Pierre-Auguste Renoir was one of the central figures of the Impressionist movement in art history. His impressionistic snapshots of real-life scenes and a focus on feminine sensuality were captured through freely brushed touches of color, with figures fusing together and into their surroundings. Renoir’s ability to capture the richness of feeling and light led to the creation of some of the most timeless canvases of his era.
Born in Limoges, France in 1841, Renoir spent his early years as an apprentice in a porcelain factory painting plates. In 1862 he began studying in the studio of Charles Gleyre, meeting artists Claude Monet, Alfred Sisley and Jean Frédéric Bazille. After a series of rejections by the Salon juries, he joined forces with Monet, Sisley and several other artists to mount the first Impressionist exhibition in April 1874, in which Renoir displayed six paintings. In his later years, Renoir developed rheumatoid arthritis. Unwilling to give up his passion, he painted by having a brush strapped to his paralyzed fingers. During the last year of his life, Renoir traveled to Paris to see his portrait, Madame Georges Charpentier (1878), on display in the Louvre.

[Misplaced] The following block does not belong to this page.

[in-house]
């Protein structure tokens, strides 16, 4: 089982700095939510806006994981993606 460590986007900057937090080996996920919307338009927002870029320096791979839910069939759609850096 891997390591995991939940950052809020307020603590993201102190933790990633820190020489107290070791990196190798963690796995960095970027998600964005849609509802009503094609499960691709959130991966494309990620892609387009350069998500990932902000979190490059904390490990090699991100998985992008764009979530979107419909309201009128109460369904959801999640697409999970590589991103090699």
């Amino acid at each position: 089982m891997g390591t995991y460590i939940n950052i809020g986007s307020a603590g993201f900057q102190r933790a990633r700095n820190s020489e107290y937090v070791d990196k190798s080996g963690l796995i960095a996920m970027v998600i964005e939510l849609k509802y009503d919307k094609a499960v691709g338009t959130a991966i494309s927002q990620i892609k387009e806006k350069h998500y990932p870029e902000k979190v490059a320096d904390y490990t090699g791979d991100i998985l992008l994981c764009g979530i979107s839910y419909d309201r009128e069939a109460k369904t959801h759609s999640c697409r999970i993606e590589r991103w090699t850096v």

Selected collectors of Renior’s work include the Art Institute of Chicago, Chicago, IL; the Metropolitan Museum of Art, New York, NY; Musée d’Orsay, Paris, France; the National Gallery, London, UK and the National Gallery of Art, Washington, DC